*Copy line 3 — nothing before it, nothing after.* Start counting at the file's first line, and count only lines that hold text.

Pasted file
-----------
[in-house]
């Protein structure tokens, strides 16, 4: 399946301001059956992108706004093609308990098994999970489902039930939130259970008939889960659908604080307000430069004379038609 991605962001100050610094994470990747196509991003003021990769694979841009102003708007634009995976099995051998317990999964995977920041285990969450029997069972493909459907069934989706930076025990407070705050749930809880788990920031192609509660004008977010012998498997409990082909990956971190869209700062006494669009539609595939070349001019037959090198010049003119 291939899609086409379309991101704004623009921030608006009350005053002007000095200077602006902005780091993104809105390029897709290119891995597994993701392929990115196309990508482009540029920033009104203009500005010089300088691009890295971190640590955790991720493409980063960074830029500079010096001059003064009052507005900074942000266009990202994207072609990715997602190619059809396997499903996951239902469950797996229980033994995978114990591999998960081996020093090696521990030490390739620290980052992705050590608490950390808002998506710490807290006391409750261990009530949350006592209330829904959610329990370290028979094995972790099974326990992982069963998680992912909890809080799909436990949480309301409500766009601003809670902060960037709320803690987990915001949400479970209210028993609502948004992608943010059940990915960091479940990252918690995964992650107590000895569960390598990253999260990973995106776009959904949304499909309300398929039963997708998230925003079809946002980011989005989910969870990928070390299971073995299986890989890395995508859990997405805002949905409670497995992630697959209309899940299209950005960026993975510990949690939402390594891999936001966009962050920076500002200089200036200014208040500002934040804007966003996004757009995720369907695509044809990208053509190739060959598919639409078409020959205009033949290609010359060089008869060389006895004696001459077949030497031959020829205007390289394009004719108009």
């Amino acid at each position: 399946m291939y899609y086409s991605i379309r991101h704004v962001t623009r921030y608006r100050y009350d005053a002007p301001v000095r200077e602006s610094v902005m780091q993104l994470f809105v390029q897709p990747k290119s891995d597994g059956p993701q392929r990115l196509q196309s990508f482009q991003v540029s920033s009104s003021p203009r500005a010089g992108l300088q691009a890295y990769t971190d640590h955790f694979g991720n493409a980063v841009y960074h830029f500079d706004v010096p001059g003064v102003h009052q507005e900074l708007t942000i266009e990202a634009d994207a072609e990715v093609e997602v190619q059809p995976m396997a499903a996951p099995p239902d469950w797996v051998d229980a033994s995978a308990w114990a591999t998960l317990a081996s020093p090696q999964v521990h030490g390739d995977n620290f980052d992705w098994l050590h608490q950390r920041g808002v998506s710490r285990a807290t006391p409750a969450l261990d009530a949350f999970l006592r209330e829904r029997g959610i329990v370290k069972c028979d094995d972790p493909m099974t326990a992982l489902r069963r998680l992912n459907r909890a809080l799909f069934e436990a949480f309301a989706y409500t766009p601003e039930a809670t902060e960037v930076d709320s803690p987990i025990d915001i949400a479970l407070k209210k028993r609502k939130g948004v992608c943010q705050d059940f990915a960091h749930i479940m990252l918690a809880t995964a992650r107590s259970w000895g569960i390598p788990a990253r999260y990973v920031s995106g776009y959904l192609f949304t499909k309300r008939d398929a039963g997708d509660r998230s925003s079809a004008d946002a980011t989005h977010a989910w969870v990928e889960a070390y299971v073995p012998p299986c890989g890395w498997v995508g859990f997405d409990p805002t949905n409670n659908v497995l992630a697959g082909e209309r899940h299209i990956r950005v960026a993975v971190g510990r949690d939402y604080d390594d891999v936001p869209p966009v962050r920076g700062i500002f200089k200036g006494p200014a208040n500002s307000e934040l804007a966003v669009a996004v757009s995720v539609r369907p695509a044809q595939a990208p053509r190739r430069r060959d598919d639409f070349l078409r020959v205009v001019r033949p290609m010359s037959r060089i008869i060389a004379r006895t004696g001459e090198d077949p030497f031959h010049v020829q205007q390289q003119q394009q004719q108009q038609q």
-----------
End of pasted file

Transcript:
């Amino acid at each position: 399946m291939y899609y086409s991605i379309r991101h704004v962001t623009r921030y608006r100050y009350d005053a002007p301001v000095r200077e602006s610094v902005m780091q993104l994470f809105v390029q897709p990747k290119s891995d597994g059956p993701q392929r990115l196509q196309s990508f482009q991003v540029s920033s009104s003021p203009r500005a010089g992108l300088q691009a890295y990769t971190d640590h955790f694979g991720n493409a980063v841009y960074h830029f500079d706004v010096p001059g003064v102003h009052q507005e900074l708007t942000i266009e990202a634009d994207a072609e990715v093609e997602v190619q059809p995976m396997a499903a996951p099995p239902d469950w797996v051998d229980a033994s995978a308990w114990a591999t998960l317990a081996s020093p090696q999964v521990h030490g390739d995977n620290f980052d992705w098994l050590h608490q950390r920041g808002v998506s710490r285990a807290t006391p409750a969450l261990d009530a949350f999970l006592r209330e829904r029997g959610i329990v370290k069972c028979d094995d972790p493909m099974t326990a992982l489902r069963r998680l992912n459907r909890a809080l799909f069934e436990a949480f309301a989706y409500t766009p601003e039930a809670t902060e960037v930076d709320s803690p987990i025990d915001i949400a479970l407070k209210k028993r609502k939130g948004v992608c943010q705050d059940f990915a960091h749930i479940m990252l918690a809880t995964a992650r107590s259970w000895g569960i390598p788990a990253r999260y990973v920031s995106g776009y959904l192609f949304t499909k309300r008939d398929a039963g997708d509660r998230s925003s079809a004008d946002a980011t989005h977010a989910w969870v990928e889960a070390y299971v073995p012998p299986c890989g890395w498997v995508g859990f997405d409990p805002t949905n409670n659908v497995l992630a697959g082909e209309r899940h299209i990956r950005v960026a993975v971190g510990r949690d939402y604080d390594d891999v936001p869209p966009v962050r920076g700062i500002f200089k200036g006494p200014a208040n500002s307000e934040l804007a966003v669009a996004v757009s995720v539609r369907p695509a044809q595939a990208p053509r190739r430069r060959d598919d639409f070349l078409r020959v205009v001019r033949p290609m010359s037959r060089i008869i060389a004379r006895t004696g001459e090198d077949p030497f031959h010049v020829q205007q390289q003119q394009q004719q108009q038609q």